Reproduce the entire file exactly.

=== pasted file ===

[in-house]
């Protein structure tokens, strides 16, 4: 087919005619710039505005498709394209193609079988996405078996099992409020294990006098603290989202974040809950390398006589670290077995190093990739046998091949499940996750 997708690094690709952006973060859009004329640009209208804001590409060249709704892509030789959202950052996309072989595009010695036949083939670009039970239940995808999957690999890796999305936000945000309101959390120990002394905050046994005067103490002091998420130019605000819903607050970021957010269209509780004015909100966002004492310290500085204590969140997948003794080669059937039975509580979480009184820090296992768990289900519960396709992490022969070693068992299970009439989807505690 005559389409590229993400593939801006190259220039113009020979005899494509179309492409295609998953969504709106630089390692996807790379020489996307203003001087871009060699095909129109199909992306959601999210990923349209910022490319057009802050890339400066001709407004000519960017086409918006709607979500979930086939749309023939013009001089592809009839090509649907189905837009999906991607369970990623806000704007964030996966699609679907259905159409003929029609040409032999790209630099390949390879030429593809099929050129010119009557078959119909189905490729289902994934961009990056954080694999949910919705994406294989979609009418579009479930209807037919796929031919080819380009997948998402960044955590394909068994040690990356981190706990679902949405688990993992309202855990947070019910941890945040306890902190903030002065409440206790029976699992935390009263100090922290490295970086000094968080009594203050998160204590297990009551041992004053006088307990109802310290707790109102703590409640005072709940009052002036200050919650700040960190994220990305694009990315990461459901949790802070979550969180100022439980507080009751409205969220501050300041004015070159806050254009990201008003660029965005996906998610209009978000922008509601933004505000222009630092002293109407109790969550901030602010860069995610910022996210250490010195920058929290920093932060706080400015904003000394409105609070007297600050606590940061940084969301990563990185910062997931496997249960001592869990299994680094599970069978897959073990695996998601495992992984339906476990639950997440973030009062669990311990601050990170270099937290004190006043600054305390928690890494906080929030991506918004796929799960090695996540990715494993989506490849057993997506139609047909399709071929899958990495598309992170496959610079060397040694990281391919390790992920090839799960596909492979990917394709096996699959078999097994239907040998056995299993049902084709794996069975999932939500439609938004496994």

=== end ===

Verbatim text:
[in-house]
């Protein structure tokens, strides 16, 4: 087919005619710039505005498709394209193609079988996405078996099992409020294990006098603290989202974040809950390398006589670290077995190093990739046998091949499940996750 997708690094690709952006973060859009004329640009209208804001590409060249709704892509030789959202950052996309072989595009010695036949083939670009039970239940995808999957690999890796999305936000945000309101959390120990002394905050046994005067103490002091998420130019605000819903607050970021957010269209509780004015909100966002004492310290500085204590969140997948003794080669059937039975509580979480009184820090296992768990289900519960396709992490022969070693068992299970009439989807505690 005559389409590229993400593939801006190259220039113009020979005899494509179309492409295609998953969504709106630089390692996807790379020489996307203003001087871009060699095909129109199909992306959601999210990923349209910022490319057009802050890339400066001709407004000519960017086409918006709607979500979930086939749309023939013009001089592809009839090509649907189905837009999906991607369970990623806000704007964030996966699609679907259905159409003929029609040409032999790209630099390949390879030429593809099929050129010119009557078959119909189905490729289902994934961009990056954080694999949910919705994406294989979609009418579009479930209807037919796929031919080819380009997948998402960044955590394909068994040690990356981190706990679902949405688990993992309202855990947070019910941890945040306890902190903030002065409440206790029976699992935390009263100090922290490295970086000094968080009594203050998160204590297990009551041992004053006088307990109802310290707790109102703590409640005072709940009052002036200050919650700040960190994220990305694009990315990461459901949790802070979550969180100022439980507080009751409205969220501050300041004015070159806050254009990201008003660029965005996906998610209009978000922008509601933004505000222009630092002293109407109790969550901030602010860069995610910022996210250490010195920058929290920093932060706080400015904003000394409105609070007297600050606590940061940084969301990563990185910062997931496997249960001592869990299994680094599970069978897959073990695996998601495992992984339906476990639950997440973030009062669990311990601050990170270099937290004190006043600054305390928690890494906080929030991506918004796929799960090695996540990715494993989506490849057993997506139609047909399709071929899958990495598309992170496959610079060397040694990281391919390790992920090839799960596909492979990917394709096996699959078999097994239907040998056995299993049902084709794996069975999932939500439609938004496994």